Why our sense of taste changes
What is the main reason or reasons for wine preferences changing over time for most people?
Age seems to play a large part. We are born with 10,000 taste buds all over our mouths (not just on our tongues) and these regenerate every 10 to 14 days although apparently our ability to detect aromas develops and plateaus when we are still children. As we age the regeneration of our taste buds slows down and in fact some of the taste buds don’t grow back so we end up with fewer than we used to have. This can happen in our fifties and even earlier especially for women. In addition our taste buds shrink as we get older.
If that’s not bad enough our sense of smell deteriorates as we get older too although it is thought at a later age than our sense of taste, from our sixties, and sadly the deterioration cannot be reversed. Some even argue that the deterioration starts at a much earlier age. And as a triple whammy saliva production also reduces as we get older – and saliva helps transmit substance we eat or drink to the taste receptors but is also thought to stimulate our taste buds.
Just as malfunction of our salivary glands can impact on our ability to taste wine, many illnesses can have the same effect – we all know that Covid-19 can affect our sense of smell and / or taste but even the common cold and some allergies can do the same. Other more serious illnesses including disorders of the nervous system can cause you to lose your ability to taste food and wine so if you have a prolonged period without being able to taste or develop a sudden loss of taste that you can’t find a reason for, get it check out.
Drugs can also alter how we perceive flavours and can change the make-up of our saliva, especially antibiotics, blood pressure drugs and some cancer treatments. Medication can also make your mouth dry and this dehydration can mean flavours may not be detected as easily. Deficiency in some nutrients including vitamin B12 and zinc can also lead to a loss of taste. As we are more likely to develop medical problems and take more drugs as we age, then it does seem likely that ageing is a major factor in why our tastes change. The degree to which we lose our senses of smell and taste differs per person so you may be lucky and the good news is that it is very rare to lose them completely. I hope I shall be one of the lucky ones who can still enjoy a great wine in my dotage.
There would appear to be many other factors that can have an impact on our ability to taste wine and therefore potentially on our wine preferences. Smoking can mask the ability to smell and taste – but the good news is that if you give up smoking your sense of taste and smell is believed to return to normal within a couple of weeks. Air pollution generally is another factor which is why formal wine tastings tend to be in odour-free rooms with no food served. It is common knowledge that wine tastes differently on a plane or high in the mountains but is it the altitude's or air pressure’s effects on our ability to taste or on the wine that makes it different?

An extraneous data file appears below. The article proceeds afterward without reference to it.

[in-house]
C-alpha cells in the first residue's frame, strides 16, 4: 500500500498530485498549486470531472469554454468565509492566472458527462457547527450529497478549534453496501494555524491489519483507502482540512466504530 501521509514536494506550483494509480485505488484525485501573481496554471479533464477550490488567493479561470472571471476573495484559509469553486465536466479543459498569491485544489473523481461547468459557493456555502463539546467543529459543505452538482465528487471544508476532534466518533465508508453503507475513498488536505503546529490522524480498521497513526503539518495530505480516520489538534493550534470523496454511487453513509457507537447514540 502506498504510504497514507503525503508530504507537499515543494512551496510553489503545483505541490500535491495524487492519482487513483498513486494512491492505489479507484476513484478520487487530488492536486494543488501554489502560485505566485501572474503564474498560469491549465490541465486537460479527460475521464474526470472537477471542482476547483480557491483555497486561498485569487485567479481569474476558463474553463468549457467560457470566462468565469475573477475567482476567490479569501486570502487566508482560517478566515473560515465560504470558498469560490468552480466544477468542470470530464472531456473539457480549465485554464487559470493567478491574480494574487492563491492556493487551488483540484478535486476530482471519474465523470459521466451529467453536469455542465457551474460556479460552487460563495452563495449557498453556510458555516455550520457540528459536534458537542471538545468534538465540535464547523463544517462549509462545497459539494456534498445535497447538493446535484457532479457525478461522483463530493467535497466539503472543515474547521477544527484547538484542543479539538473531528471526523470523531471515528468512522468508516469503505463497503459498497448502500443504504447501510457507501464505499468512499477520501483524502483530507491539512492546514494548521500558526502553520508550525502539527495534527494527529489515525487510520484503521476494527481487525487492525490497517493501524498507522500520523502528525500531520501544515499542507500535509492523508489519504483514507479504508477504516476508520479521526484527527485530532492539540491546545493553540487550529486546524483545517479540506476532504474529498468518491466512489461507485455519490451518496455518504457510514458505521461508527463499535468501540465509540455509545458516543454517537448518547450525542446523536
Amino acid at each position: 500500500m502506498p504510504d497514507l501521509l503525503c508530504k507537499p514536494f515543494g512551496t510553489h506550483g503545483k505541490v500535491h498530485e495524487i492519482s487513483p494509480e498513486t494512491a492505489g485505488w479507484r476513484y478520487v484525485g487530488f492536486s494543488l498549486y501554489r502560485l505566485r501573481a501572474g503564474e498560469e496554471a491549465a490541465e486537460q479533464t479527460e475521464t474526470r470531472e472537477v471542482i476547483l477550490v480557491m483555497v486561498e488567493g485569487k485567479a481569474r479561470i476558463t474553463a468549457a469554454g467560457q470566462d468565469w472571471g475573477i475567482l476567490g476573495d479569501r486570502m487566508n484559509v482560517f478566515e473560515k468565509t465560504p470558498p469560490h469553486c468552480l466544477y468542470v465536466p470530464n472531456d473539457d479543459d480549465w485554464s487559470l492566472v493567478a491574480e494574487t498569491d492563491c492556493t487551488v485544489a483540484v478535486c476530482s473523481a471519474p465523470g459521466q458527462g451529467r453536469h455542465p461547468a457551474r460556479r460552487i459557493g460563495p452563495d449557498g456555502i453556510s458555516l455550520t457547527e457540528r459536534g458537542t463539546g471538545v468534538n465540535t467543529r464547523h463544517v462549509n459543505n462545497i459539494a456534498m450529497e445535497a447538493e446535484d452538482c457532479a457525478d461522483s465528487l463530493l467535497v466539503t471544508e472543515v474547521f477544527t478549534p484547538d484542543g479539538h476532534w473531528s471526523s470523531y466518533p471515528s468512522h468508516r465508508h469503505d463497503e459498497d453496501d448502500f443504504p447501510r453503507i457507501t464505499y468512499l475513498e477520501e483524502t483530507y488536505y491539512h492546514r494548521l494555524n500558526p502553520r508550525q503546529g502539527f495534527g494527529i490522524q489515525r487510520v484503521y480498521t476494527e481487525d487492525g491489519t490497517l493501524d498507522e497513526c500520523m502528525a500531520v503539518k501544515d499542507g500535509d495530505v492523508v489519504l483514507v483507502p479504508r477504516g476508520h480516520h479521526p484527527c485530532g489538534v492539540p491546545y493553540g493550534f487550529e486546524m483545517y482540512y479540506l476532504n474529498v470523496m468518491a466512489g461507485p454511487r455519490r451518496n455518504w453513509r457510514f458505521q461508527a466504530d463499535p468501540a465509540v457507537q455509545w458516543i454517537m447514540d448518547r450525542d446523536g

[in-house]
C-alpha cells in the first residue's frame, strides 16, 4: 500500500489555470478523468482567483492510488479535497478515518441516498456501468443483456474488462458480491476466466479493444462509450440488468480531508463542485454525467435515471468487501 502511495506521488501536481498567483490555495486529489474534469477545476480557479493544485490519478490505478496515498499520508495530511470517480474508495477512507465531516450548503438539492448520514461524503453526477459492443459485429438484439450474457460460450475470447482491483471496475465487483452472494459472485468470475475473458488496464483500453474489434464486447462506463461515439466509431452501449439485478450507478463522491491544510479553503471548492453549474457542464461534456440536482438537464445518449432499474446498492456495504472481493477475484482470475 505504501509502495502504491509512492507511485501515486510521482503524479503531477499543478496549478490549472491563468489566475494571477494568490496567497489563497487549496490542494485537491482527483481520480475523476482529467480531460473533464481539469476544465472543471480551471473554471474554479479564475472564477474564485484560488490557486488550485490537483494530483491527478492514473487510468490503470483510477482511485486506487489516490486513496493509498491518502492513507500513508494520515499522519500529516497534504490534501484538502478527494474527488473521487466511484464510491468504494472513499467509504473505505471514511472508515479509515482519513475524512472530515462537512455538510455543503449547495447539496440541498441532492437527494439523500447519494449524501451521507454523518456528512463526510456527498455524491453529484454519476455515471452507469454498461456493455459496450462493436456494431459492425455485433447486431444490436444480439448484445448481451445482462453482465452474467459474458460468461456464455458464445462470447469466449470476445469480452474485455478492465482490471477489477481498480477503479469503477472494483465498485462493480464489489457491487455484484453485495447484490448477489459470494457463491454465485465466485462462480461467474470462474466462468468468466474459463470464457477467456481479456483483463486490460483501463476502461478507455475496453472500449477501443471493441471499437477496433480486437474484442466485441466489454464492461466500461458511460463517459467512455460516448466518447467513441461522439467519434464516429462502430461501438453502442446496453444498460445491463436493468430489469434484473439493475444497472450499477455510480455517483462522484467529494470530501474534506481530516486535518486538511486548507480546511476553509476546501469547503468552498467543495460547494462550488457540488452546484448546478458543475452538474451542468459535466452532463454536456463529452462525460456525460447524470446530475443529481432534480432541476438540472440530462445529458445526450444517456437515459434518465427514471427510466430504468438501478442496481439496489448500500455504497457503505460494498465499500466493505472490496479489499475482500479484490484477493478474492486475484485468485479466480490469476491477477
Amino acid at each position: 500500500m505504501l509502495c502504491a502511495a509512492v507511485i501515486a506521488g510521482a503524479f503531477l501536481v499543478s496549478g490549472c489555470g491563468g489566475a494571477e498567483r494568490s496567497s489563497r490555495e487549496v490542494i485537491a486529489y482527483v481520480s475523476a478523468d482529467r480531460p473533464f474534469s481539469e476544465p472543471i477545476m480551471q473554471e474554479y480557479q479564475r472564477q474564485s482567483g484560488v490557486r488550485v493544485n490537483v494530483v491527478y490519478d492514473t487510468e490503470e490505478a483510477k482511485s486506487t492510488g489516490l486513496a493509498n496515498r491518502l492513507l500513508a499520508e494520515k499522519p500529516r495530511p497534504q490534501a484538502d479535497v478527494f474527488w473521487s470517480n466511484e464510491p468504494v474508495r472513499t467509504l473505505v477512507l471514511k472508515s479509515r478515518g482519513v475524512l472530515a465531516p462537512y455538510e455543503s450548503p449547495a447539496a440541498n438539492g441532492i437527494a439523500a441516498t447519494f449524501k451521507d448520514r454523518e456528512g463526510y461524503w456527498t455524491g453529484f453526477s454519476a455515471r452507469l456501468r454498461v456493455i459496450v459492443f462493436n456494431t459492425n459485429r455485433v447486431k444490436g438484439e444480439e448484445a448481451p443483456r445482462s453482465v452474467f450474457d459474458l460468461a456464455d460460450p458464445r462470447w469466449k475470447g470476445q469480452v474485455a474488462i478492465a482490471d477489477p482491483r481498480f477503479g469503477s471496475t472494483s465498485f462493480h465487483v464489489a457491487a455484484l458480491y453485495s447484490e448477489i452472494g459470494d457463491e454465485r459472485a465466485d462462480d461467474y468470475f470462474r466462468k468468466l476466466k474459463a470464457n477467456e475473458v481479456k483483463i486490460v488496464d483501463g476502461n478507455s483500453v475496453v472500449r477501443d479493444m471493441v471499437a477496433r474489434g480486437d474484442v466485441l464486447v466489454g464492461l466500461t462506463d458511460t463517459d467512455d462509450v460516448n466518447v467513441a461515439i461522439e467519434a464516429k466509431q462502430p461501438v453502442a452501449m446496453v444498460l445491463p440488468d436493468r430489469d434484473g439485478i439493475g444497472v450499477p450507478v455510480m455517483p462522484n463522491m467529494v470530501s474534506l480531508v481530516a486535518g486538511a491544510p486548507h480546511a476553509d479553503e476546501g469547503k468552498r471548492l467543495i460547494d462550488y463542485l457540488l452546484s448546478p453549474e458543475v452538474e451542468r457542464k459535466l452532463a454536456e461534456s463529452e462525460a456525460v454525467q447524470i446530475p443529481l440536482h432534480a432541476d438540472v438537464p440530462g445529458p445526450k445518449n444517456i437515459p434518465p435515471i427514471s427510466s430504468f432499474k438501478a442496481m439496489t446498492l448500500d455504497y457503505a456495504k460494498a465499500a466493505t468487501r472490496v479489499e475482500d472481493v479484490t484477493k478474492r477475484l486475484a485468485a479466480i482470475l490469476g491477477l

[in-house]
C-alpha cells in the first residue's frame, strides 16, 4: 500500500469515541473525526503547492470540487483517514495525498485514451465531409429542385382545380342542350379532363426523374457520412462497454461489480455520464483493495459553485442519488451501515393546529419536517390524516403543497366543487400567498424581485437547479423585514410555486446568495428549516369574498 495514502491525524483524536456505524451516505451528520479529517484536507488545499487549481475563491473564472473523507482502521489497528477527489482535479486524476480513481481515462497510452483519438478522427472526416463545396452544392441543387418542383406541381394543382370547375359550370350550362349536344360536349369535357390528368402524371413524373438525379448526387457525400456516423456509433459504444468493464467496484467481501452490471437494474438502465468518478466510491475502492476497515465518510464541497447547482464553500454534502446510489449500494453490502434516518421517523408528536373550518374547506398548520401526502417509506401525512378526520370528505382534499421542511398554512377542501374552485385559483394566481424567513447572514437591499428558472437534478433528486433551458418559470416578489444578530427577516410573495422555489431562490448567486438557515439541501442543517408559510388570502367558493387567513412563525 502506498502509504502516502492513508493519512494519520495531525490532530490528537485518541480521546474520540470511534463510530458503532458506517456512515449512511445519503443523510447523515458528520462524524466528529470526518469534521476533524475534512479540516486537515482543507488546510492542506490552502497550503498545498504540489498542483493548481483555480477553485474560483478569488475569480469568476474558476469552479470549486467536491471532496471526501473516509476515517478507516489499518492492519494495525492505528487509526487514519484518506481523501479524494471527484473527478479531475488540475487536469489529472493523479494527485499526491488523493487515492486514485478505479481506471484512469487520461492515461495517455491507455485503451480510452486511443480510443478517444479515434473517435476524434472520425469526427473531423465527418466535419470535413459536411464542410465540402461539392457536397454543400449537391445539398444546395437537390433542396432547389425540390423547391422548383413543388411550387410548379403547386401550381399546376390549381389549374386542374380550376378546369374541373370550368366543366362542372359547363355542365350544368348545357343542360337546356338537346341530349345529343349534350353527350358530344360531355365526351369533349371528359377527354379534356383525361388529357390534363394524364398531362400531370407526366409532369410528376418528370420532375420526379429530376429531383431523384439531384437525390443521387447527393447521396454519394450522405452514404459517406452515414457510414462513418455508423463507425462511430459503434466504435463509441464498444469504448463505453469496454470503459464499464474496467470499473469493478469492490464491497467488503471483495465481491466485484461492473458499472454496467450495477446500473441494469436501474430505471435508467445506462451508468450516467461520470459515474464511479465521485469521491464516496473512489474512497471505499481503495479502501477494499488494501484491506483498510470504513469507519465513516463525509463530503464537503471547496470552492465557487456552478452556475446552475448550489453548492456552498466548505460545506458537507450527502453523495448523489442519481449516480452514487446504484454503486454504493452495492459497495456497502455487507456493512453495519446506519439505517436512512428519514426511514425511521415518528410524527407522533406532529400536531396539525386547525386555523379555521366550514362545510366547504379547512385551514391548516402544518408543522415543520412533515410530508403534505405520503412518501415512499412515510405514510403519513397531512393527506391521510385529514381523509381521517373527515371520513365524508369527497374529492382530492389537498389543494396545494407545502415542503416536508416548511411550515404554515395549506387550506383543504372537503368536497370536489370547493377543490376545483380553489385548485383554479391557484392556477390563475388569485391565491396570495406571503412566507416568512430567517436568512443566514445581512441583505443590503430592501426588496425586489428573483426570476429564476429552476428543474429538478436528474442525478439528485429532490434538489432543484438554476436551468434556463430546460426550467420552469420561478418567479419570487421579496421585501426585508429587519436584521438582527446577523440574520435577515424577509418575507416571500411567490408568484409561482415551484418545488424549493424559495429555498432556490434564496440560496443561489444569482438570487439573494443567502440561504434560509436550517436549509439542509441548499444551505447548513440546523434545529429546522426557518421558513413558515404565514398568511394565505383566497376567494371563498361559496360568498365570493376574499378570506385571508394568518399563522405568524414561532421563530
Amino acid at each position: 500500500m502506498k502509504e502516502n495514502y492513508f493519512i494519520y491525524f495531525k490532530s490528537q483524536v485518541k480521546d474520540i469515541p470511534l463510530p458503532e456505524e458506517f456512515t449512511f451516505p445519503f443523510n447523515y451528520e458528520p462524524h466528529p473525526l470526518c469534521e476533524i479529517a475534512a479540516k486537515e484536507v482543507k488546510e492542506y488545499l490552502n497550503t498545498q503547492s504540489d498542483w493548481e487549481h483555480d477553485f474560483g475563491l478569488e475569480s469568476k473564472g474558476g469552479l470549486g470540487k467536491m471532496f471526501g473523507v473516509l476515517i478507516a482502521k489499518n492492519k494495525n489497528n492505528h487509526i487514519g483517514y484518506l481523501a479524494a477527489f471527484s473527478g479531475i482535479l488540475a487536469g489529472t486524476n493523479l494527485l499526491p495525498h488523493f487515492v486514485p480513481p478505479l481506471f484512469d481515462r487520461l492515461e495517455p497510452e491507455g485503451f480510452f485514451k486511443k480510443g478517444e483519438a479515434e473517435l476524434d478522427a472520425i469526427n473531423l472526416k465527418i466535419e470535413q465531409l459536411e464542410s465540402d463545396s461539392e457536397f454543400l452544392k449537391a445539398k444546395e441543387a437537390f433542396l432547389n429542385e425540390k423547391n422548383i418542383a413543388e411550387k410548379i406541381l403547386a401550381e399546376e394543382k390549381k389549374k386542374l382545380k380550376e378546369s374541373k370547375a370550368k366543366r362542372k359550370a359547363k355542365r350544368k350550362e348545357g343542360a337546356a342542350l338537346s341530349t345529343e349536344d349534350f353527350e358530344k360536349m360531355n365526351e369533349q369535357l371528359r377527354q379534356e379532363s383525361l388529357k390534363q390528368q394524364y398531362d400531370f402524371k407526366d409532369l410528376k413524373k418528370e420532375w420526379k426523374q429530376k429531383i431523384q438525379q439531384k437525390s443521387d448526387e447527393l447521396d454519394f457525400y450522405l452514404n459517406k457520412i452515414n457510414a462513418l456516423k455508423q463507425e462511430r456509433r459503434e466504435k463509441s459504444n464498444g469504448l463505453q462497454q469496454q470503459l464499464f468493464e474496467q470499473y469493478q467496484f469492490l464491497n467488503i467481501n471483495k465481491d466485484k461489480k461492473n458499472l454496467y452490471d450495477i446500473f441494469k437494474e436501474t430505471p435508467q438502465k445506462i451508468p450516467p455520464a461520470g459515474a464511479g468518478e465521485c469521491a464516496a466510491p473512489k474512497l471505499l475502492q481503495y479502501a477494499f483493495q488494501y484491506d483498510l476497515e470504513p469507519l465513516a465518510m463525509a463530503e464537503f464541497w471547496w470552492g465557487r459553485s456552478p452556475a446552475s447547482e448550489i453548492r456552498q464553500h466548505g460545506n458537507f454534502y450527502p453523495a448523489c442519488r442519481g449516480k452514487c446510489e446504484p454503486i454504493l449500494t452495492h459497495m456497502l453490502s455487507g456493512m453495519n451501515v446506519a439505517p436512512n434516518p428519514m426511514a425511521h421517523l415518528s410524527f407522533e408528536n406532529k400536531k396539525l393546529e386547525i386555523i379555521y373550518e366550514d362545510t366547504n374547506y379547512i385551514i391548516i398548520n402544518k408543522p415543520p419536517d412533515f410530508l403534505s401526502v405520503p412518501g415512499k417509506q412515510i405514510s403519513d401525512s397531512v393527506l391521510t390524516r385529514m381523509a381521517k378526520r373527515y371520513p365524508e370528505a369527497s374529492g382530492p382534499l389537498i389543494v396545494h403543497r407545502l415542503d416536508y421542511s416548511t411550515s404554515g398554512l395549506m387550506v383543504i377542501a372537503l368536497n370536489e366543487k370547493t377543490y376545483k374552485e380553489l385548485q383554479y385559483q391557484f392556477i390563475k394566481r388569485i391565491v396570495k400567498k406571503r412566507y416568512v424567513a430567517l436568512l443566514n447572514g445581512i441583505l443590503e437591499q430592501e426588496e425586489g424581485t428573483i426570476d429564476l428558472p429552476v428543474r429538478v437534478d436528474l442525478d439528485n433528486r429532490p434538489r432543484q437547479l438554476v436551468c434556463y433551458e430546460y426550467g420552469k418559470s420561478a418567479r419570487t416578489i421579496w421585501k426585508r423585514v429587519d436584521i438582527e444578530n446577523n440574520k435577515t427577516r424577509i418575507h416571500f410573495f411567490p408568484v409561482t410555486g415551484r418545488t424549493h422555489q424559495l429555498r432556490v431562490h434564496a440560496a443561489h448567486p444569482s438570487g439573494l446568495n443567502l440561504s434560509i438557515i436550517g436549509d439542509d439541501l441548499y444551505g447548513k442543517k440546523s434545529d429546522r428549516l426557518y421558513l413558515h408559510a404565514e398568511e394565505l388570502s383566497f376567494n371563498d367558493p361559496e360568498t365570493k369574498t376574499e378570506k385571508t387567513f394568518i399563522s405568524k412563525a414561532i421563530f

There are also socio-economic factors. Perhaps we tend to start off with sweeter more commercial style of wines because that’s all that the market offers us at the time (as per my Blue Nun/ Chianti reference above) or that style is all that we can afford at the time. I certainly gravitated from the more commercial style wines that I drank when I was younger to more sophisticated wines particularly as my career in corporate relationship management allowed me to entertain clients with and to buy for my personal consumption better wines as I developed a taste for the finer wines in life.
And that brings another factor into the equation – education and experience. As we expand our knowledge of wine, we generally look for more sophisticated and well-made wines with elegance and balance (read more about what makes a good wine). Nowadays we are lucky to have at our disposal a wider range of wine styles than ever before and wines are generally improving in quality. So keep an open mind and take advantage of the situation by trying lots of different wines. Just think, you may not yet have found your preferred style.
* Reference: Do Wine Consumer Preferences Change Over Time? Liz Thach, MW and Bus 305W Researchers, Sonoma State University
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Lindsay Cornelissen DipWSET is passionate about good quality wine and set up Wines With Attitude to share that passion with other wine lovers.